ANISA Methods Group: A. S. M. Nawshad Uddin Ahmed, FCPS, Belal Hossian, MSc, Maksuda Islam, BA, Tanvir Hossain, MSc, Qazi Sadeq-ur Rahman, MSc, Maureen Helen Diaz, PhD, Jonas Winchell, PhD, Nong Shang, PhD, Derrick Crook, MRCP, Vishawjeet Kumar, MPH, Aarti Kumar, MS, Stephen P. Luby, MD, Luke Mullany, PhD, Mathuram Santosham, MD, Yoonjoung Choi, PhD, Shahida M Qureshi, MSc, Imran Ahmed, MSc, Sheraz Ahmed, MBBS, Arif Mahmud, MBBS, Nazma Begum, MA, and Stephanie J. Schrag, DPhil.

Back to Top | Article Outline

REFERENCES

1. Darmstadt GL, Marchant T, Claeson M, et al. A strategy for reducing maternal and newborn deaths by 2015 and beyond. BMC Pregnancy Childbirth. 2013;13:216
2. Osrin D, Vergnano S, Costello A. Serious bacterial infections in newborn infants in developing countries. Curr Opin Infect Dis. 2004;17:217–224
3. Lawn JE, Cousens S, Zupan JLancet Neonatal Survival Steering Team. . 4 million neonatal deaths: when? Where? Why? Lancet. 2005;365:891–900
4. Baqui AH, Darmstadt GL, Williams EK, et al. Rates, timing and causes of neonatal deaths in rural India: implications for neonatal health programmes. Bull World Health Organ. 2006;84:706–713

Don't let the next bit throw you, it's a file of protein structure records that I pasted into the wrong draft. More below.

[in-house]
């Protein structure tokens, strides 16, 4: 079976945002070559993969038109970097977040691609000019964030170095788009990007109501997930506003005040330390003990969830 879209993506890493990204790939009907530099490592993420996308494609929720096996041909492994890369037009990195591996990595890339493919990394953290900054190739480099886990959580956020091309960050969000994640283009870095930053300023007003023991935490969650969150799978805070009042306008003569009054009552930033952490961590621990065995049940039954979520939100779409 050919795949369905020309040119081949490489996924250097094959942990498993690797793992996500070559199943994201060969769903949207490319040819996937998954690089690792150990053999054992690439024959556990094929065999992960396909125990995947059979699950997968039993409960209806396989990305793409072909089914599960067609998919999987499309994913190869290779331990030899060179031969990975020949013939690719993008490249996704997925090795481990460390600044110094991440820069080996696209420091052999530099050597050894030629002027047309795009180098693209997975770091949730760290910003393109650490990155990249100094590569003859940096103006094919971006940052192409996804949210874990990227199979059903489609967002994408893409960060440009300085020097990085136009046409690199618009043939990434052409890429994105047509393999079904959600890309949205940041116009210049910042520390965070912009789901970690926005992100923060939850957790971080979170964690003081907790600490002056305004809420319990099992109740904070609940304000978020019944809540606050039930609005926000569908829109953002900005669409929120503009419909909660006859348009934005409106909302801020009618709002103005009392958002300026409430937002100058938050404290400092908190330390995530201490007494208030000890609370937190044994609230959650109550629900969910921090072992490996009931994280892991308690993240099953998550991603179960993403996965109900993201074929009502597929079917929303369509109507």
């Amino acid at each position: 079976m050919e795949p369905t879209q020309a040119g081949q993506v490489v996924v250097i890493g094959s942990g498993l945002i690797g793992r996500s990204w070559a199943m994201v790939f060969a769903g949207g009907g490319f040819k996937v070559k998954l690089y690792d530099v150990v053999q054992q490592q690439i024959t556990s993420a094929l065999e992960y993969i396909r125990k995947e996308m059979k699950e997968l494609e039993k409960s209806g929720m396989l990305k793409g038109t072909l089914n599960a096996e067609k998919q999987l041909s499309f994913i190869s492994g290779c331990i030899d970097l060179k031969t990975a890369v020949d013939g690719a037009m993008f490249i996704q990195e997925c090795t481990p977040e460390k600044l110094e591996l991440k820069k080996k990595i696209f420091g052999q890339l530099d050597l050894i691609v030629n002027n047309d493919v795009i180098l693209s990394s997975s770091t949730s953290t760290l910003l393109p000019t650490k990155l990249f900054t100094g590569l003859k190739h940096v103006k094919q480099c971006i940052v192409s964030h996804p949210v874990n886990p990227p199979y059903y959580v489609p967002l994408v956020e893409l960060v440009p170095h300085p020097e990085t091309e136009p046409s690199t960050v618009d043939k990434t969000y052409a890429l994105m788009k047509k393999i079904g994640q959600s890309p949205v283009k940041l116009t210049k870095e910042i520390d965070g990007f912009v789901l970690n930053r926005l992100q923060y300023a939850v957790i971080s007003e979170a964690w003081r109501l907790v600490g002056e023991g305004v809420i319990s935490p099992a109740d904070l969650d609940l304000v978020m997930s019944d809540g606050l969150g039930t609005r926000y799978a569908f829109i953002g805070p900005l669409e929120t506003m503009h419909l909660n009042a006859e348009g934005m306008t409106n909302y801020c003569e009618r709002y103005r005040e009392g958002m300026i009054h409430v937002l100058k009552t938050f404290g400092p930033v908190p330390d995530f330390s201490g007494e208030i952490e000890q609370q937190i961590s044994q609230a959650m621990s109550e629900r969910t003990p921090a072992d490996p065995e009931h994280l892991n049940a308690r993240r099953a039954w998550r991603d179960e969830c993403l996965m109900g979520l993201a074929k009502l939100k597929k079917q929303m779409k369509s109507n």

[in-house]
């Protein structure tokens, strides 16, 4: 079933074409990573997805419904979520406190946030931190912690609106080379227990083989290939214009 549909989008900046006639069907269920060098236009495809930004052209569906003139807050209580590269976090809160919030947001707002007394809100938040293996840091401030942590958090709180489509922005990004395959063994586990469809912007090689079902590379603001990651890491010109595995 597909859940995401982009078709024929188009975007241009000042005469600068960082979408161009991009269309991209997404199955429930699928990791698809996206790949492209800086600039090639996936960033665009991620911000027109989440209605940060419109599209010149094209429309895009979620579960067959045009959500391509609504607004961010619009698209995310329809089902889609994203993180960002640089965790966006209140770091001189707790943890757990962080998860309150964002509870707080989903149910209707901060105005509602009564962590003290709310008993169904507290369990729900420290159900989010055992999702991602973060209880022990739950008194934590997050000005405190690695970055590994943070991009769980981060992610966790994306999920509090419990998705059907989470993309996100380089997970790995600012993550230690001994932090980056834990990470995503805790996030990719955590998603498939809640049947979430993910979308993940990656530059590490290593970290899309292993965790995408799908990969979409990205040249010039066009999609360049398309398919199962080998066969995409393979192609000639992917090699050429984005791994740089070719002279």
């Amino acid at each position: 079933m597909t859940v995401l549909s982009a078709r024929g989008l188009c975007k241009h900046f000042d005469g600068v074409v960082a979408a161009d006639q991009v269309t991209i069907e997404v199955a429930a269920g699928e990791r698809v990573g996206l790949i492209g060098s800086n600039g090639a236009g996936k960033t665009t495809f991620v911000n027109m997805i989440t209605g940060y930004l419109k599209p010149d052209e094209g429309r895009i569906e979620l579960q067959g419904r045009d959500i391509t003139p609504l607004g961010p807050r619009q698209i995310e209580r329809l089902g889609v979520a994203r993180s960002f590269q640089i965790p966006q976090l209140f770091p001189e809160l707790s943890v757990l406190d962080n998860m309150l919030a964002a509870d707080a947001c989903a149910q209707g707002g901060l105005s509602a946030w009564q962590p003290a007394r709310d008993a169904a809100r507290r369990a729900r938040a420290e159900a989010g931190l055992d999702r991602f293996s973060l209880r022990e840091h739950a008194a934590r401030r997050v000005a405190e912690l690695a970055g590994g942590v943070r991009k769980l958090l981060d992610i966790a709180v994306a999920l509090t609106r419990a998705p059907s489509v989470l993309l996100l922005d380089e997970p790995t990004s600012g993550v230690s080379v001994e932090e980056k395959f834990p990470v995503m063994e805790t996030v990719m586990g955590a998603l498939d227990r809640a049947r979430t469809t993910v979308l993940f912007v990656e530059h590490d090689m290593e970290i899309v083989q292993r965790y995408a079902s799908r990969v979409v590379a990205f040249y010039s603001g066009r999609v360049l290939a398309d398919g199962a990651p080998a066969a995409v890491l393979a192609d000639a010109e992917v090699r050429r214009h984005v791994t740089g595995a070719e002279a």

5. Baqui AH, El-Arifeen S, Darmstadt GL, et al.Projahnmo Study Group. Effect of community-based newborn-care intervention package implemented through two service-delivery strategies in Sylhet district, Bangladesh: a cluster-randomised controlled trial. Lancet. 2008;371:1936–1944
6. Ahmad OB, Lopez AD, Inoue M. The decline in child mortality: a reappraisal. Bull World Health Organ. 2000;78:1175–1191
7. World Health Organization. World Health Report 2005: Make Every Mother and Child Count. 2005 Geneva World Health Organization